Tis the season for 2015 tax estimates and figuring out how much this year’s quarterly payments need to be. When you’re self-employed, or you get a significant amount of income from investments, it can be difficult to figure out the right amount to pay in. Who knows what lies ahead for your business, your investments, and the economy in general? Who wants to scrape together quarterly payments that you might end up getting back next spring because you over-estimated your income?
Ground Rules – Why Do You Get Penalized?
The federal government expects you to pay your taxes throughout the year, as income is earned. You pay through withholdings or estimated payments made quarterly on the 15th of April, June, September and January. Although your tax return is not due until April 15th, you will be charged interest, and maybe a penalty as well, if you wait until April 15th to pay your taxes for the prior year.
Your minimum quarterly estimated payments must be one-fourth of the lesser of the following:
- 90% of your current year tax liability, or
- 100% of last year’s tax liability for AGI less than $150,000, or
- 110% of last year’s tax liability for AGI of $150,000 or more.
Three Strategies to Avoid Underpayment Penalties and Interest
- Make your quarterly payments on time! Set up reminders in your calendar for the estimated payment due dates. Prepare the payments ahead of time and drop them in the mail as they come due. Use Direct Pay on the IRS website to make your payments electronically from your account. Another electronic payment option is EFTPS. On EFTPS you can schedule all your payments for the year to come out automatically on their due dates. You need to allow some time to set up your EFTPS account.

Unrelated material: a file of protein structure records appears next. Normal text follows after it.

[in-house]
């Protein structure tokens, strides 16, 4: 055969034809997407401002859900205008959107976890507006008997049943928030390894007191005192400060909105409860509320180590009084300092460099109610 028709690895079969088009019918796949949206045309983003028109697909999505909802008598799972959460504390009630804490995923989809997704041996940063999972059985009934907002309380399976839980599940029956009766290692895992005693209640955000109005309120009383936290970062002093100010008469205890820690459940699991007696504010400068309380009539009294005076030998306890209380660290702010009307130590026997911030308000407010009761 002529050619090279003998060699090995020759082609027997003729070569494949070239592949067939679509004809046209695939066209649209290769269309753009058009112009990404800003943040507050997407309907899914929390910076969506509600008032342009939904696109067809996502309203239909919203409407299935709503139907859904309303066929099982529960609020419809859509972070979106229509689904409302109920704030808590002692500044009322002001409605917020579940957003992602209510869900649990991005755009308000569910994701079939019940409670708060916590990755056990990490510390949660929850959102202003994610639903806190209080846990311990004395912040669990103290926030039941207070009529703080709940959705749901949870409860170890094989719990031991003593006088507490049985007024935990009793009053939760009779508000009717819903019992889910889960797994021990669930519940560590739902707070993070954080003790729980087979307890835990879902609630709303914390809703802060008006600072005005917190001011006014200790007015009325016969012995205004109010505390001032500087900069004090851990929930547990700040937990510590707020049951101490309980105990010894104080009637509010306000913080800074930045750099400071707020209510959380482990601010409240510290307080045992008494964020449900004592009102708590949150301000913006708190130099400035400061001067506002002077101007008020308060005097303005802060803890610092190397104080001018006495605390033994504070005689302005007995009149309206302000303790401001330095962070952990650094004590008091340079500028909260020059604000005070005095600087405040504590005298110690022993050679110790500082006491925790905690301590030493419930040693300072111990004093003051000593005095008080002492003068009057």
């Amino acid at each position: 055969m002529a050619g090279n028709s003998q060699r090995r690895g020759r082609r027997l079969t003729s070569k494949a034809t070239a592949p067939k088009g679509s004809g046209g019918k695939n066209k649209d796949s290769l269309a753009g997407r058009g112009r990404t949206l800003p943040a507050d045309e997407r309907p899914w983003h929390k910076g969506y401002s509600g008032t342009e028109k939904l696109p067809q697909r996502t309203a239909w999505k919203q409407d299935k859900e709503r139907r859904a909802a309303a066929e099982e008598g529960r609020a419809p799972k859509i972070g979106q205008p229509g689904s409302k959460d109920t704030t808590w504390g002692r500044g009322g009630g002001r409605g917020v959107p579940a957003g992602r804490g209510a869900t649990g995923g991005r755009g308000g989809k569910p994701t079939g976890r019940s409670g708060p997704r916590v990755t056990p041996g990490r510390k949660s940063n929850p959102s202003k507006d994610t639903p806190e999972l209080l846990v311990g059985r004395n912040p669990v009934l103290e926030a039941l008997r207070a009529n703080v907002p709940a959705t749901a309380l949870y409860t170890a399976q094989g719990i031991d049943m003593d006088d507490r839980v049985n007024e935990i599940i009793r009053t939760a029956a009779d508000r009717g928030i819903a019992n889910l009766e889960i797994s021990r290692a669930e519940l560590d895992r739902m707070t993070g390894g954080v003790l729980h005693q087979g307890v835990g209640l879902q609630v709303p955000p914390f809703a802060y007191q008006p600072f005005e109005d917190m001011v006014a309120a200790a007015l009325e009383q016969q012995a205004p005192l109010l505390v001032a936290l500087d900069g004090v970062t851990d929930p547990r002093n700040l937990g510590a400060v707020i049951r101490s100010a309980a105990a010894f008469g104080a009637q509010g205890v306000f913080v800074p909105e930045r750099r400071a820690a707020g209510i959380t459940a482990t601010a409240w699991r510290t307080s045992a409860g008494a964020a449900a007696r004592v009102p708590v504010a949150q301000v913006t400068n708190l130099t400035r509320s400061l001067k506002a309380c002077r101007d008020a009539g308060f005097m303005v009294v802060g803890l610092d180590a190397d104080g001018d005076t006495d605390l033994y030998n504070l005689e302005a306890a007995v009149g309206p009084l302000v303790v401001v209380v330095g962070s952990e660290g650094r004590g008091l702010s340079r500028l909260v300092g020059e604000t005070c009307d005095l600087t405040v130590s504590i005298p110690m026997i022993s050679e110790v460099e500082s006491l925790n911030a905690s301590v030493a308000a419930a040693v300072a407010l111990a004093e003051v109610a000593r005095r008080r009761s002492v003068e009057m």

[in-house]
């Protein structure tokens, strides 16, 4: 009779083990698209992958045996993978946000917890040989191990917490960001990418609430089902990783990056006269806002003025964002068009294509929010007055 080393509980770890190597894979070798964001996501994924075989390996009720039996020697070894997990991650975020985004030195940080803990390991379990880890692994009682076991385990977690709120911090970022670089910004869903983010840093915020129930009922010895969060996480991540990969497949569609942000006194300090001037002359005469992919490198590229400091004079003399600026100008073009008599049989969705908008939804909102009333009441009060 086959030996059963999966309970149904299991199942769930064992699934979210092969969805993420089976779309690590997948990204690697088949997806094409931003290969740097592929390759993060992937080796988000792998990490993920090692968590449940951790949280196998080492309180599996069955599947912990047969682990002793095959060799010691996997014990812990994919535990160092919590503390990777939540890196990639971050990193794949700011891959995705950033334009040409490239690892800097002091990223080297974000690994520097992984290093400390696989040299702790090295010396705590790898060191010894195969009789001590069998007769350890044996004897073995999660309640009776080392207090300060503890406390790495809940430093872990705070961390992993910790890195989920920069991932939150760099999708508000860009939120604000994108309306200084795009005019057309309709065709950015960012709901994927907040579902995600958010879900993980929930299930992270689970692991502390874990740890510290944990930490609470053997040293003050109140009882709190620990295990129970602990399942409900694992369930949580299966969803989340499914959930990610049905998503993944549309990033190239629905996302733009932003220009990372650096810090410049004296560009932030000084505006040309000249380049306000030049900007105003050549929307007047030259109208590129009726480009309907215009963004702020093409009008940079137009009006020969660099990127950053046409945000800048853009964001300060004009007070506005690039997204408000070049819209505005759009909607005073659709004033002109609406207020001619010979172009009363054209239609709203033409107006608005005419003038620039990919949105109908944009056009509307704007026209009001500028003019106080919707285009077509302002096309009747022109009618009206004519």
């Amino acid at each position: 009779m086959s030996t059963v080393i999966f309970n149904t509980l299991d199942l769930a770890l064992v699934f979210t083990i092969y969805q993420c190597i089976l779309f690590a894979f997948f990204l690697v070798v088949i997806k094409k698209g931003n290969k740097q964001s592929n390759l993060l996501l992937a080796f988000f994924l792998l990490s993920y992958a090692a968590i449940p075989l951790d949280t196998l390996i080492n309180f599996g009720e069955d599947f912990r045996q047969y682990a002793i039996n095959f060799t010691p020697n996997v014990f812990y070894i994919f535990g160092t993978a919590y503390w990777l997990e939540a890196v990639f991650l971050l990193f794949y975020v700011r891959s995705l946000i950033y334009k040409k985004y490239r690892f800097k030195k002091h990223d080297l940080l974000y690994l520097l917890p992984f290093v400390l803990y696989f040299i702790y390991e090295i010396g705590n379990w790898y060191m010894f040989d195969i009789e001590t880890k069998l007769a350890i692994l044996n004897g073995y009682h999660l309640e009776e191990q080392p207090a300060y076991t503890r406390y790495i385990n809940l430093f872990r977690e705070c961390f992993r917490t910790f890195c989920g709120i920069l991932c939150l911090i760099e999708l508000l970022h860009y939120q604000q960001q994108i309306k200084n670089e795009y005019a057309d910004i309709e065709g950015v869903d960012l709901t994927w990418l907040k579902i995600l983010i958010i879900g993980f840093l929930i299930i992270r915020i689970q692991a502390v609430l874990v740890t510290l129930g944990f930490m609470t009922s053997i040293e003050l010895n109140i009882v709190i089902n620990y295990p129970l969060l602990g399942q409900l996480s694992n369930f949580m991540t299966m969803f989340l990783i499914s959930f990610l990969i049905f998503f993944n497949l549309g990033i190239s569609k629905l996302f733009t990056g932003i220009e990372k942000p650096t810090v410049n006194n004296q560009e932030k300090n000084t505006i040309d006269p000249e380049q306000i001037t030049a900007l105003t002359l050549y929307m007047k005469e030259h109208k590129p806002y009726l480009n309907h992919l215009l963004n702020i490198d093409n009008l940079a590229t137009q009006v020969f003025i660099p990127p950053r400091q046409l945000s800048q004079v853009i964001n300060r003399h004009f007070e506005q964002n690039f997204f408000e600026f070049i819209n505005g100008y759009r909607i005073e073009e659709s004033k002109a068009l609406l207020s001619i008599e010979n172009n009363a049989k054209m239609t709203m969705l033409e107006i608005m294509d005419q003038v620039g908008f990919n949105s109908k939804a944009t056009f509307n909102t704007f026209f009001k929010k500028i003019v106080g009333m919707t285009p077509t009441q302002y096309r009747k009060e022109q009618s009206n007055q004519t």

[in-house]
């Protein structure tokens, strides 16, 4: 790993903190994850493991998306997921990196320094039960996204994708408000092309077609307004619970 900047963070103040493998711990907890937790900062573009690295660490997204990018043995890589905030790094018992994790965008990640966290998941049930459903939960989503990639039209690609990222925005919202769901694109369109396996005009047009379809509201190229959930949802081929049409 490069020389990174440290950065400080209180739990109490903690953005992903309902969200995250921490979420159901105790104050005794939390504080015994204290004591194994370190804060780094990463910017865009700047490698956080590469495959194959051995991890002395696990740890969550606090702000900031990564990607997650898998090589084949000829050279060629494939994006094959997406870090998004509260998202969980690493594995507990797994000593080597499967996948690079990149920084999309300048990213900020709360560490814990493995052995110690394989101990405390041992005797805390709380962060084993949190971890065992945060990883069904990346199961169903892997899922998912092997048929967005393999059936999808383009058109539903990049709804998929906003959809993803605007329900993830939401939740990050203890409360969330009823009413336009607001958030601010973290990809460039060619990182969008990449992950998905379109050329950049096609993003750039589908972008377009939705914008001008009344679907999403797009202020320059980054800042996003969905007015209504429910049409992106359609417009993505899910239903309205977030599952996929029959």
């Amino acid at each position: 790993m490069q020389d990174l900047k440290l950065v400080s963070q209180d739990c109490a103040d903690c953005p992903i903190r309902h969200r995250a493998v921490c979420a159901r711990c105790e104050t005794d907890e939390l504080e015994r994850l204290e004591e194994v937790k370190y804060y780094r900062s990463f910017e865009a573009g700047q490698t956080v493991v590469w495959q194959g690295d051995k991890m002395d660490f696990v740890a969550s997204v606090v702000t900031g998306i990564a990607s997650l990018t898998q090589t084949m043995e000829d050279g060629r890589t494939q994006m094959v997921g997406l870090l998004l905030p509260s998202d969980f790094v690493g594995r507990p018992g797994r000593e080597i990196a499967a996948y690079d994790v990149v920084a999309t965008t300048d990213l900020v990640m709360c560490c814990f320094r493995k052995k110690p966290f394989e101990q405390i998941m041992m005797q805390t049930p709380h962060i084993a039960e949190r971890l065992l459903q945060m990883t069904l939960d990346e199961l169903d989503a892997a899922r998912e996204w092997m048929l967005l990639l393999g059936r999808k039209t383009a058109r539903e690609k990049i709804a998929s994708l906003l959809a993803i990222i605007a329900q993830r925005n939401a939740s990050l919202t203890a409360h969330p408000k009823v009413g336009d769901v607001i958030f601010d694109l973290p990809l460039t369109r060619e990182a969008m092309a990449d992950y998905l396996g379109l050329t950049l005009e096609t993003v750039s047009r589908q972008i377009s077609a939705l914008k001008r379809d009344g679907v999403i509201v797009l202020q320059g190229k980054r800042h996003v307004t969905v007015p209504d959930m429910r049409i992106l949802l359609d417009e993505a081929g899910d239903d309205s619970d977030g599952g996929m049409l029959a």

- Pay the minimum amount to avoid penalty, and then adjust quarterly payments as the year progresses. If you don’t know how much income you will have, just pay in one-fourth of either 100 or 110% of last year’s tax each quarter. Later on in the year, if you are certain your income will be lower than that, feel free to reduce your quarterly payment.
- Increase withholding late in the year. If you or your spouse gets a paycheck, you can adjust withholding late in the year. Federal tax withholding is considered evenly spread throughout the year, even if it came out of your paycheck in December. Therefore, if you can increase your withholding in the last month or two of the year to cover a potential underpayment, you will not get a penalty or interest for being “late.” Do plan ahead though. You can only withhold the net amount earned on your paycheck after FICA and Medicare taxes are deducted.
Plan for year end taxes no later than October/November. If you have underpaid and are worried that you may have a large tax liability, there might be something you can do to reduce that liability if you plan ahead. Consult with your tax preparation services provider on ways of lowering your tax liability.